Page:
Guest post: "After nine miscarriages, I blamed myself"
For Deborah Rushton, the worst thing about her multiple miscarriages was not knowing the reason behind them
Posted on: Thu 19-Nov-15 17:11:02
(7 comments )
I always wanted a family of four, so when I became pregnant at 19 it was a happy surprise. I was 12 weeks when I started bleeding at work. I went straight to hospital, shaking and crying - I knew nothing about miscarriage, but I knew what was happening wasn't normal.
When the sonographer said, "I'm sorry, we can't find a heartbeat," I couldn't stop crying. I struggled on the general women's ward - I was desperate for privacy as I tried to cope with my grief. Heart-breakingly, the hospital didn't inform my midwife that I'd miscarried. She turned up on my doorstep the following week for my three month check. We both felt terrible.
For a long time afterwards I felt raw. I know some women who suffer miscarriages feel envious when they see a pregnant woman; I just felt incredibly sad that it wasn't me.
When we decided to try again two years later, I became quickly became pregnant quickly - but miscarried before 12 weeks. It never occurred to me, at that point, that I wouldn't have a family. I thought the tests - on everything from blood to bone density - would be able to identify what was wrong, and that we could fix it. But they couldn't find any reason at all.
It was the not knowing that was so painful and scary. It's a double blow: grief and guilt - because when you don't know why, you blame yourself.
I'd get pregnant at the drop of a hat, but couldn't carry my babies beyond that 12 week milestone. Living on hope became harder and harder.
I can't remember all of my nine miscarriages clearly - it's like my brain cuts out - but there are moments that stick in my mind. After my sixth, they put me on a ward with new mums, it was so painful, a constant reminder of what I'd lost.
I can't remember all of my nine miscarriages with complete clarity - it's like my brain cuts out - but there are moments that stick in my mind. For example, after my sixth I was put me on a ward with new mums. It was so painful; such a powerful reminder of what I'd lost.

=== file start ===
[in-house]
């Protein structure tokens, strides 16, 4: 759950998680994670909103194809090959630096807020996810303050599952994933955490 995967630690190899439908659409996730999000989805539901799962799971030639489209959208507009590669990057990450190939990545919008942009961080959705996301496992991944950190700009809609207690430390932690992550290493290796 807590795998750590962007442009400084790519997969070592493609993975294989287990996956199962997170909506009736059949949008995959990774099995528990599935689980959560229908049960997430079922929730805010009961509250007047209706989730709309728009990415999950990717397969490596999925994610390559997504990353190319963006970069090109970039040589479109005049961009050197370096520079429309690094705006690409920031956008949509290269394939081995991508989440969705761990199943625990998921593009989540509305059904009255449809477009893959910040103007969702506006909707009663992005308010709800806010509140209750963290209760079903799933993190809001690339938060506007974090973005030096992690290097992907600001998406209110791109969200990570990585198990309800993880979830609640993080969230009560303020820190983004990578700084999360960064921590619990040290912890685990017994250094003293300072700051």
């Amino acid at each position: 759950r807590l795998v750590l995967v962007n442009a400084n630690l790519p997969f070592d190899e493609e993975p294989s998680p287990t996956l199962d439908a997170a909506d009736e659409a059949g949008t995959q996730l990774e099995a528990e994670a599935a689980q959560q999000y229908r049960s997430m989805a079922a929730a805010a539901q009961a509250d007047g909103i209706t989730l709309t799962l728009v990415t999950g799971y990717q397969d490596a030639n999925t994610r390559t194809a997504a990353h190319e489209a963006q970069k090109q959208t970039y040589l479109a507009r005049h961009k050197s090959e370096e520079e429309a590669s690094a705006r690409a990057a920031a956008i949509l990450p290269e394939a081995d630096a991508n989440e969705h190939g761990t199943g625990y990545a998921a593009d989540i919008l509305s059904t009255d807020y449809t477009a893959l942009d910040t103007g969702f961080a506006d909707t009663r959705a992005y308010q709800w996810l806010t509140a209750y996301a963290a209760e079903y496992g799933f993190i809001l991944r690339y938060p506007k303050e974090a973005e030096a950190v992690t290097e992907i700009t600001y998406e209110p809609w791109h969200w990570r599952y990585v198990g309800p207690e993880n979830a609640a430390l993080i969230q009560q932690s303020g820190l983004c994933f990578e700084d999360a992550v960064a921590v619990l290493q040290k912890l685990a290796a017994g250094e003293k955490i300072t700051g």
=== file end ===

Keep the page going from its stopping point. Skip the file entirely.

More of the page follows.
When I was 30 I had my ninth miscarriage. I was finally referred to a specialist, and they discovered I was missing a certain chromosome which meant I wouldn't carry a child beyond three months. We were devastated. I knew I couldn't keep going through the heartache of losing babies, so we started the adoption process, but that stalled when we relocated to be closer to family.
Almost two years later, at Christmas 2012, I was pregnant again: ecstatic but nervous. At 10 weeks I had a bleed and my world fell apart. A scan failed to find a heartbeat - but they said it was early, and to come back in seven days. It was the longest week of my life. At the next scan I sobbed with relief when the sonographer pointed out the heartbeat. I was 12.5 weeks pregnant - the first time I'd got beyond three months.
Regular scans monitored my baby's growth, but it was a long and nervous wait. I was induced at 40 weeks and Madison arrived five-and-a-half hours later. They placed her on my chest, and the first thing I felt was her squidgy little bum. I was over the moon.
We knew we wanted more children and, not long after Madison's first birthday, I was pregnant again. At my early scan I was told that I'd been carrying twins, but one of them hadn't survived. I was devastated at the loss of one baby - but at the same time, ecstatic to be carrying a healthy child. I put my grief on hold, needing to be strong for my little boy. They explained that, because I was carrying one healthy baby they couldn't intervene and that so early in the pregnancy, the healthy twin usually absorbs the nutrients from the other which goes back into the wall of the womb. It was a stressful pregnancy, but when Mason was born our family was complete.